Identity Theft 2010

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Identity theft is a very real and immediate danger to millions of people here in the United States, and the statistics for 2010 won’t provide any relief from this growing epidemic. With an economy that is still suffering and a downcast real estate market in most areas, identity theft is on the rise.

Identity Theft in 2010: The Facts

According to Javelin Strategies, a research firm that compiled a statistical report on the identity theft crisis in this country, predicts that 2010 will be an even more detrimental year for millions of Americans and their identities. In 2009, 11.1 million adults had their identities stolen, which led to $54B of fraud. The average adult will spend $373 and 21 hours trying to resolve issues related to their stolen identity which, 13 percent of the time was committed by a family member, friend, or acquaintance rather than a stranger. This means that in 2009 alone, 4.8 percent of the adult population suffered from identity theft.

These statistics from 2009 suggest that in 2010, one in every twenty adults will become victims of identity theft. If you receive a letter from a business that informs you their security was breached, your chances of identity theft increase to one in four. Although the government is trying to catch up with this relatively new type of fraud, it is still slow to act and identity theft is often difficult to trace and prove. Identity thieves are also finding new ways of stealing identities, meaning it’s your responsibility to be as vigilant as possible so you don’t become one of these statistics in 2010.

Another reason identity theft is predicted to rise in 2010 is because identity thieves use unsecure networks like Facebook, Twitter and MySpace to hack in and steal not only your personal information but those of your friends as well. Once your account with one of these networks is compromised, it’s often only a matter of time before your account information is used to steal your identity and even hack into your bank account to rob you. Finally, young adults and small business owners are also in a high-risk group because of tendencies to use personal information on public computers and use the internet for financial transactions.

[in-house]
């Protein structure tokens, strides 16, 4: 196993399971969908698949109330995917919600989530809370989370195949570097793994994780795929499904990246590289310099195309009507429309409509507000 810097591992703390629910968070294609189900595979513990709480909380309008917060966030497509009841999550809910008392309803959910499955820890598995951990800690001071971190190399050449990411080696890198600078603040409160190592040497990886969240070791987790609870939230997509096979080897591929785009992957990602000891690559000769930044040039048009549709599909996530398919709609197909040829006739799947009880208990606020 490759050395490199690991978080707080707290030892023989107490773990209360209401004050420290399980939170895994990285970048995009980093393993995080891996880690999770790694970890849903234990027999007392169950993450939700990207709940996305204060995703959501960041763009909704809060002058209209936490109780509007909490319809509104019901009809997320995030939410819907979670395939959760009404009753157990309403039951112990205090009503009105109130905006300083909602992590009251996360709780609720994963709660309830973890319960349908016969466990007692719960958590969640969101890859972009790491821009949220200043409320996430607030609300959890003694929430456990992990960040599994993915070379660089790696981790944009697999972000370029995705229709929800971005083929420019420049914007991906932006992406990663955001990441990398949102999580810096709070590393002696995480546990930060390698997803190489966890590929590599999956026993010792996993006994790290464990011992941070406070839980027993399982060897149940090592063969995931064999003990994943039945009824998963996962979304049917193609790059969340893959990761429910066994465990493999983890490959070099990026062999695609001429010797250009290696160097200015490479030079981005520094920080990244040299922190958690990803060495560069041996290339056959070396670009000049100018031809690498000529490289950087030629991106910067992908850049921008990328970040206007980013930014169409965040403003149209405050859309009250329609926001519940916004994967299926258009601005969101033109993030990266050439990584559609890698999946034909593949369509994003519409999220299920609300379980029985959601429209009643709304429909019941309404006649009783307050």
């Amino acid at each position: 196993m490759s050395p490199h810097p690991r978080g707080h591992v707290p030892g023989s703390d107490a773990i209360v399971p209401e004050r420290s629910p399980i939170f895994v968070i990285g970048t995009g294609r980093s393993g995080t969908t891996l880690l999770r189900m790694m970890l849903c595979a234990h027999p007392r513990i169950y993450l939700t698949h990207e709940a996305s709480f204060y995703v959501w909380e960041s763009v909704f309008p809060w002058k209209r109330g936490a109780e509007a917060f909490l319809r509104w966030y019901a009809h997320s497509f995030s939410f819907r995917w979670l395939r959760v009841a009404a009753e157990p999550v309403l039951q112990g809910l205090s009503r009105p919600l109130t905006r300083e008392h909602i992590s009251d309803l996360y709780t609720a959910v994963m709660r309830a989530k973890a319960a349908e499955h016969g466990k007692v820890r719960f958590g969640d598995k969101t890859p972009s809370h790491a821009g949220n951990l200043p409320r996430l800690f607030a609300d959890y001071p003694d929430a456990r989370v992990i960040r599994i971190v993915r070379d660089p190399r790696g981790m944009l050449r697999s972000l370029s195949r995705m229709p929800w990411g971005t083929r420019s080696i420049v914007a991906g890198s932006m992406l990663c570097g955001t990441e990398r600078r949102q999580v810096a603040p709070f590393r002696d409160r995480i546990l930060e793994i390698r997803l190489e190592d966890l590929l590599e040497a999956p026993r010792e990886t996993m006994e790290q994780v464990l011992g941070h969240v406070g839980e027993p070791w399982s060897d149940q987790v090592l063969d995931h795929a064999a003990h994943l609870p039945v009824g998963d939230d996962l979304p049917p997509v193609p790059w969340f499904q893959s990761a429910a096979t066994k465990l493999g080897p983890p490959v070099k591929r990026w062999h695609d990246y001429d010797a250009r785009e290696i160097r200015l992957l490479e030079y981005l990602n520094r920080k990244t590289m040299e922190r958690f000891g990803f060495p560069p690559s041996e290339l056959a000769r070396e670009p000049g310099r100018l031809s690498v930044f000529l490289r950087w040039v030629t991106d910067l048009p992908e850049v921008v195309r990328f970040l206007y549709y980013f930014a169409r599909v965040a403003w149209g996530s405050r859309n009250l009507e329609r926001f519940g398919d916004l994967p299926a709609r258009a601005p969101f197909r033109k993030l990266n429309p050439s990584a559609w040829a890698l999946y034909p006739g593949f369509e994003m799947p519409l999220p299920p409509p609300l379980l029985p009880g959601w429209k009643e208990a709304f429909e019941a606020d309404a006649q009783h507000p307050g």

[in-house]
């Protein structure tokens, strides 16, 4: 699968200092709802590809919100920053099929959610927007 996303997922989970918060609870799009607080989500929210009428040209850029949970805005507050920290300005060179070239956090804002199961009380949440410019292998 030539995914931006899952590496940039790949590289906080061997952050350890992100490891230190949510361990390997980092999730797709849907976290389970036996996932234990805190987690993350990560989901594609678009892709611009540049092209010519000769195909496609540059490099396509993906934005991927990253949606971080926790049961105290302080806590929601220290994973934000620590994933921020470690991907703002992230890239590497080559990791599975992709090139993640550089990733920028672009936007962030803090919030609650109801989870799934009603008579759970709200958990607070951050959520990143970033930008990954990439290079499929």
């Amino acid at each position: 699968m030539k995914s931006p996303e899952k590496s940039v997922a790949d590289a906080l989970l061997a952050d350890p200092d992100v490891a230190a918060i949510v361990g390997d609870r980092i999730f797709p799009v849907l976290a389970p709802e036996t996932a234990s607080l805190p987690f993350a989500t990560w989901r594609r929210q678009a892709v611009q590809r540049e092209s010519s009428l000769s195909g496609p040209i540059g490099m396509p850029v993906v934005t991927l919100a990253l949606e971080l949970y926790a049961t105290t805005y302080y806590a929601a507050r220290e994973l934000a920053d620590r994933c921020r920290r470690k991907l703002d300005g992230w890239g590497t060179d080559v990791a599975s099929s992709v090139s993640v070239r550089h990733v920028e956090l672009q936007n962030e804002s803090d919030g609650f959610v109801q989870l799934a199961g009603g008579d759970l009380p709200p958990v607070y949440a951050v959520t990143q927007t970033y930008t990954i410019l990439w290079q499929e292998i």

Don’t Become an Identity Theft Statistic

There are things you can do to dramatically decrease your chances of becoming a victim of identity theft, such as guarding your password for accounts with Facebook, MySpace and Twitter and changing them frequently. You should also report any odd charges on your credit cards, even charges of a few cents, as well as odd withdrawals from your bank accounts. This could help prevent a larger future loss.

Also, consider using a company like LifeLock to protect your identity and prevent criminals from using your identity for fraudulent purposes. LifeLock isn’t very expensive but will continuously monitor the many avenues criminals often take to steal a person’s identity and will help ensure that you don’t wind up just another identity theft statistic in 2010.

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